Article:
It came as a shock on Friday when the news broke that longtime former Major Leaguer Tony Phillips had died of an apparent heart attack. A man determined and fit enough to suit up for an independent league team last season is now gone far too soon, at age 56.

Phillips stood out for his personality, but even though he enjoyed an 18-year career in the big leagues, his on-field accomplishments flew a bit under the radar. He never made an All-Star team, only once showed up on an MVP ballot and received a single vote in his only year of Hall of Fame eligibility.

But looking back on Phillips' big league career, which ended in 1999, it becomes clear that he was one of the most versatile, unusual and ultimately underrated players the game has seen. With help from the invaluable Play Index, here is a look at what made Phillips so special.

Unmatched versatility

When Phillips made it to the Majors with the A's in 1982, he played only shortstop during his 40-game debut. After that, he spent time at multiple positions every single season, establishing himself as the ultimate super-utilityman.

Phillips played 778 games at second base, 565 in left field, 428 at third base, 294 at shortstop, 169 in right field, 97 in center field and five at first base (plus 101 at designated hitter). And unlike most who bounce all around the diamond, Phillips was extremely productive.

Most career WAR, 5+ games at those 7 positions (since 1920)

1. 50.8 WAR - Phillips, 1982-99
2. 38.5 WAR - Ben Zobrist, 2006-present
3. 28.2 WAR - Melvin Mora, 1999-2011
4. 22.1 WAR - Howard Johnson, 1982-95
5. 15.7 WAR - Scott Brosius, 1991-2001

Phillips is one of only four players to spend 100-plus games apiece at second, third, shortstop, left field and right field. He and Pete Rose are the only ones to log at least 400 games at second, third and left. Phillips played five or more positions in half of his 18 seasons, including 1999, when he returned to the A's at age 40 and spent time everywhere except pitcher, catcher and first base. Since 1905, no other player has accomplished that feat at older than 37.

Despite all of that moving around, Phillips wound up at 40 Total Zone defensive runs above average for his career.

Rare offensive profile

Phillips was a switch-hitter who showed little platoon split, posting a .746 OPS against right-handed pitchers and an .805 OPS against lefties. He sits 14th all-time in WAR among switch-hitters, just behind Lance Berkman and ahead of Bernie Williams, and is one of seven to collect at least 2,000 hits, 1,000 walks, 150 home runs and 150 stolen bases. The others are far more recognizable names: Roberto Alomar, Carlos Beltran, Chipper Jones, Mickey Mantle, Tim Raines and Rose.

Though it probably wasn't as appreciated in his day as it would become later, Phillips' greatest attribute at the plate was his patience. From 1990-97, he collected 90-plus walks seven times and finished in the top three in the AL six times, including first in '93 and '95. His 1,319 career free passes ranks 40th all-time and sixth among switch-hitters.

Phillips finished with a .266/.374/.389 line (109 OPS+), giving him a higher on-base percentage than prolific sluggers such as Hank Aaron, Rafael Palmeiro, Ken Griffey Jr., and Reggie Jackson. That gets at one of the most interesting facets of Phillips' game. He exhibited a tremendous knack for getting on base, without the benefit of the intimidating power that leads pitchers to avoid the strike zone (he had one season with 20-plus homers, and five with more than 10).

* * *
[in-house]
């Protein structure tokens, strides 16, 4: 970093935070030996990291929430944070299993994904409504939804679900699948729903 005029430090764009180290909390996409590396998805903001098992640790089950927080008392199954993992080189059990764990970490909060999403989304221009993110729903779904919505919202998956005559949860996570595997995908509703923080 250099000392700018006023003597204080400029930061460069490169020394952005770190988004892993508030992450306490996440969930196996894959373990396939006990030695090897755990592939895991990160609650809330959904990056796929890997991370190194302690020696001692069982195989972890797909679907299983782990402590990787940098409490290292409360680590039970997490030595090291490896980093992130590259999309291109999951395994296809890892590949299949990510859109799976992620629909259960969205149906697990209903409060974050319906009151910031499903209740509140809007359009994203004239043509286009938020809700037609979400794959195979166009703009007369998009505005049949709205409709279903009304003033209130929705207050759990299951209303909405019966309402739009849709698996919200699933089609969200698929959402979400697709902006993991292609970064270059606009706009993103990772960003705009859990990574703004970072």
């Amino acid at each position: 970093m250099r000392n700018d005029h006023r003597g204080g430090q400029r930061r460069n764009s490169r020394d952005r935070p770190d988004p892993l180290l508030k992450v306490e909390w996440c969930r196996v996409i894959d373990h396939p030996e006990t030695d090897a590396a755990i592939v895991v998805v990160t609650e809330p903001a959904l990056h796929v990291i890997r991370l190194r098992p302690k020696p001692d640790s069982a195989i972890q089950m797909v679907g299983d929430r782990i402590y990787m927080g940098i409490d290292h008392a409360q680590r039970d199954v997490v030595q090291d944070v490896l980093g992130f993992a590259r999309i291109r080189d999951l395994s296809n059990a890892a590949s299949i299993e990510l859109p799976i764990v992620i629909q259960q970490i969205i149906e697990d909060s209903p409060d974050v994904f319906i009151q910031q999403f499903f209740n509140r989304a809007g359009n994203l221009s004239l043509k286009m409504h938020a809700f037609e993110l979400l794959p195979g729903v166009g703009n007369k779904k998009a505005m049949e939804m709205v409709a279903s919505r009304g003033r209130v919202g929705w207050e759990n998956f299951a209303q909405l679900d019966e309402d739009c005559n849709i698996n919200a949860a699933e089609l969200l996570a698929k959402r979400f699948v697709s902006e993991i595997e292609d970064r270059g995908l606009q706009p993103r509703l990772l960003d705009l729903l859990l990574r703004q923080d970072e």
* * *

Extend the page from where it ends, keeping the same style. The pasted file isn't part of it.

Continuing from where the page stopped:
Phillips' 1993 campaign for Detroit sums up his unique blend of skills, even though it came at the past-his-prime age of 34. He split his 151 games between five positions and produced 5.6 WAR while batting .313/.443/.398 with 113 runs, seven homers, 16 steals and 132 walks.

Most walks in a season with single-digit homers (since 1951)

1. 132 BB -- Phillips, 1993 (7 HR)
2. 125 BB -- Rickey Henderson, 1996 (9 HR)
2. 125 BB -- Wade Boggs, 1988 (5 HR)
2. 125 BB -- Richie Ashburn, 1954 (1 HR)
5. 123 BB -- Eddie Yost, 1953 (9 HR)

Of Phillips' free passes in '93, 131 came at leadoff, a number only three players have topped in a season. His .443 OBP is fourth-best all-time from the No. 1 spot in the lineup in a season with at least 600 plate appearances there.

Phillips also produced one of the stranger slash lines in history. Only three other players since 1901 -- and none since '54 -- has qualified for the batting title in a season in which he posted an OBP of .440 or higher with a slugging percentage of less than .400.

Lack of recognition

Phillips enjoyed a long career, once made the final play of a World Series championship run and earned more than $20 million in salaries. Still, no player in the All-Star Game era, at any position, racked up more career value while never being selected to the Midsummer Classic -- and it's not especially close.

Most career WAR, position players with no All-Star selections

(Since first ASG in 1933)

1. 50.8 WAR -- Phillips
2. 40.5 WAR -- Tim Salmon
3. 38.3 WAR -- Kirk Gibson
4. 37.4 WAR -- Eric Chavez
5. 36.7 WAR -- Garry Maddox

It's not as if Phillips simply accrued value, little by little, over a long period of time. He cleared the 5-WAR mark three times and the 4-WAR mark seven times, twice more than any other non-All-Star.

Had Phillips' career come 20 years later, he likely would have stood a better chance of gaining recognition as a great player, considering our progress in evaluating the game. Zobrist is the obvious example. Regardless, Phillips certainly made his mark.

"I think he changed the way clubs are built," former Rockies general manager and current MLB Network analyst Dan O'Dowd said on MLB Tonight. "That super-utility type player, that really began with Tony Phillips.

"He was a transformational player and he was a dynamic offensive player."

Andrew Simon is a Sports on Earth contributor and a reporter for Follow him on Twitter @AndrewSimonMLB.